Cantor makes a case that during the Cold War, Americans saw globalization in a global imaginary of democratization and Americanization. In essence, America bestowed an essential kernel of freedom and equality to the farthest reaches of the Earth. This is evident in Gilligan's Island in which an economically, occupationally, and gender-balanced group of Americans become stranded incommunicado on a pre-industrial island. They are able to reproduce the convenient trappings of contemporary American life. More important is that although the characters represent scientific expertise, cultured wealth with business acumen, and physical prowess, it is the unremarkable Gilligan whose actions and insights are consistently pivotal. For Cantor, Gilligan is the hero of a classless society. Despite being amidst specialized aptitudes, it is the agency of the common man that is liberated by American global expansion. For Cantor, Gilligan's Island suggests that not only is industrial abundance an outgrowth of American character but its dividends are an essential egalitarianism that underlies any conspicuous difference in station or status.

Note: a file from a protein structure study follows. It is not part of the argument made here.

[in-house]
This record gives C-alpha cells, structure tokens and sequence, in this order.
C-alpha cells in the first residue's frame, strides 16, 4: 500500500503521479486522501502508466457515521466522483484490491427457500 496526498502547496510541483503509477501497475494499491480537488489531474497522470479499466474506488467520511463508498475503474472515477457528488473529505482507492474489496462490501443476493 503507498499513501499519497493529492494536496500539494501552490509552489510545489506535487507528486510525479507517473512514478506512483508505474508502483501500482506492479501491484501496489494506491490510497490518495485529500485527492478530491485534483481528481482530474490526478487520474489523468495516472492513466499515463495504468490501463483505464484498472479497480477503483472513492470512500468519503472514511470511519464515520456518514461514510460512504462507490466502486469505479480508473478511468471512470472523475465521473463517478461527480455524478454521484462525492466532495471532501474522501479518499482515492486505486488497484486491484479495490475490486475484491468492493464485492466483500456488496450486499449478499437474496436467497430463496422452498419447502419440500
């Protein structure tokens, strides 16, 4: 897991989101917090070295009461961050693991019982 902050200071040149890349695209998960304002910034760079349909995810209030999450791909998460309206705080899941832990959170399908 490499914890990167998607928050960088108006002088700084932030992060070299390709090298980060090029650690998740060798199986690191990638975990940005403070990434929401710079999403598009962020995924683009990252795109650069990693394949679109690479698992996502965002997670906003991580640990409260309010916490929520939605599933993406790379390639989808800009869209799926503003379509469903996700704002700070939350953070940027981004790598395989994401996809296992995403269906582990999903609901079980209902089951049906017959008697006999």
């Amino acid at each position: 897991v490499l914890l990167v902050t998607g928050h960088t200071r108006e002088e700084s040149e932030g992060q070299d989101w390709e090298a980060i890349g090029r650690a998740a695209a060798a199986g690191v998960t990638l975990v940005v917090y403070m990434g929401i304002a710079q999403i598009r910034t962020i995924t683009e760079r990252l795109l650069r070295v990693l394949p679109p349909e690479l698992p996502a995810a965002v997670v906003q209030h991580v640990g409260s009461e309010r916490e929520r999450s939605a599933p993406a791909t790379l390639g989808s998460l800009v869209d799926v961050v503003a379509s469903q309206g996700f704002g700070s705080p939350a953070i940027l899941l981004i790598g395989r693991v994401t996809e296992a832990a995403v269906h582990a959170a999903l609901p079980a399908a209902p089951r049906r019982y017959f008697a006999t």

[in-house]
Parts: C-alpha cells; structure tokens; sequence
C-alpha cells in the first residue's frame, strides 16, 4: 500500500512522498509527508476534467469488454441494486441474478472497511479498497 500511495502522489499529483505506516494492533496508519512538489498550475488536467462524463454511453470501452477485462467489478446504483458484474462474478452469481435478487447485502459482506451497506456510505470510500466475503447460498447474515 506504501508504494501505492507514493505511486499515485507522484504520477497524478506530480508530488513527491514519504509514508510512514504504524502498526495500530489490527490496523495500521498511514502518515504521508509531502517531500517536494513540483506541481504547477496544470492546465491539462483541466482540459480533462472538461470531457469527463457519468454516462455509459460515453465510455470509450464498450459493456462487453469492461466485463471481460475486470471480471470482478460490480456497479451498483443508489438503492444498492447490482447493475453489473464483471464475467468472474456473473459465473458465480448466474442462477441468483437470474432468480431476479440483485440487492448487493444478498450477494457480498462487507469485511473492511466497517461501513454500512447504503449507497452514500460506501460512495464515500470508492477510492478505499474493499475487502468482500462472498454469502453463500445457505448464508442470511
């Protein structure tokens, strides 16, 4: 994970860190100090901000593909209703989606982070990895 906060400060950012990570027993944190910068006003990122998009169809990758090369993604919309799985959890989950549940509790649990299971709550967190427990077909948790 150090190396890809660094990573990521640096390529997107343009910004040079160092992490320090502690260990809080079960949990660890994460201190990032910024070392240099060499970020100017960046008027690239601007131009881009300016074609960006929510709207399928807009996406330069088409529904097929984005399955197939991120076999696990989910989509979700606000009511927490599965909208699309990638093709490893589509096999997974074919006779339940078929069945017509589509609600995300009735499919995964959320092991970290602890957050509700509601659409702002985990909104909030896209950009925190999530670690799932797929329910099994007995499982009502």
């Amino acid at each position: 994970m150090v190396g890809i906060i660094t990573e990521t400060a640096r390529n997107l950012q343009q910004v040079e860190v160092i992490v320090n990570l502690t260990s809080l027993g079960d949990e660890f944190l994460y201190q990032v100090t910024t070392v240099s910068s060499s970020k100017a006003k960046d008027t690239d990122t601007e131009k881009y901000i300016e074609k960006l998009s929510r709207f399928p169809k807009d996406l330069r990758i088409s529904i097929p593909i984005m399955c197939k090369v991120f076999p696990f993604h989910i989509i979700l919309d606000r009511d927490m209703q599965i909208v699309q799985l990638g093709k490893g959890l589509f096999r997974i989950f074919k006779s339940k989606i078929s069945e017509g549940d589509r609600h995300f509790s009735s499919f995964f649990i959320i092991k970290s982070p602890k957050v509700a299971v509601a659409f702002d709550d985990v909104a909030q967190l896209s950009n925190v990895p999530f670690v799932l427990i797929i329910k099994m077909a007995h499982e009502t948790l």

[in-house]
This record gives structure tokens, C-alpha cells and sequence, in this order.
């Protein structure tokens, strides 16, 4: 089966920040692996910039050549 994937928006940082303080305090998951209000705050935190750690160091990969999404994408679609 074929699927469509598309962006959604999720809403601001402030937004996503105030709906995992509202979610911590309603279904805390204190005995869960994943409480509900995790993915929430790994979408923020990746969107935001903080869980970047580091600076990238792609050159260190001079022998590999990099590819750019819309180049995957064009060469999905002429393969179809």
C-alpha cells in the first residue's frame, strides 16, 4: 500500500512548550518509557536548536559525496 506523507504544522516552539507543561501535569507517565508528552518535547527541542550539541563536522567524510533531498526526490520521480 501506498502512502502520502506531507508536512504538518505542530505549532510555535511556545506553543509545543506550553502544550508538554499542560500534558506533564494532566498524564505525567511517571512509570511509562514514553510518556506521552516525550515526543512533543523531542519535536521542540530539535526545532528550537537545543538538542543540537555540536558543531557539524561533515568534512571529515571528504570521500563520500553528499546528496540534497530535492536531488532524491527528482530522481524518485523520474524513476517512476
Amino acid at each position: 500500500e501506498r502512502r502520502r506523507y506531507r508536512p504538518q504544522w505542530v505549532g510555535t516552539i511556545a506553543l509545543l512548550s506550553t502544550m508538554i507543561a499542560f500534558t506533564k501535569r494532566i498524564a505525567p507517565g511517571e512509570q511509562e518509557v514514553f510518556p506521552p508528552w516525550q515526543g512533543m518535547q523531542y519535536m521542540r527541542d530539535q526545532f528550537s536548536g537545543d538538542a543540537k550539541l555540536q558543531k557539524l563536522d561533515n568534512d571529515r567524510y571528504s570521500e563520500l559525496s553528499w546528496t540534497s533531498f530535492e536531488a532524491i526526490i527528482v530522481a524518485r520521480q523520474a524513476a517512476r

The island as a project of American expansion is complimented by the cavalier actions of Captain Kirk in Star Trek.
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2 of 3 people found the following review helpful By Barty Simpson on October 15, 2004
Format: Hardcover
I really liked this book, perhaps it is my love for the simpsons and gilligan's island that made me feel this way.

Now when i have heavy philosophical discussions with my friends, i won't feel so insecure when applying simpson's references to them...thanks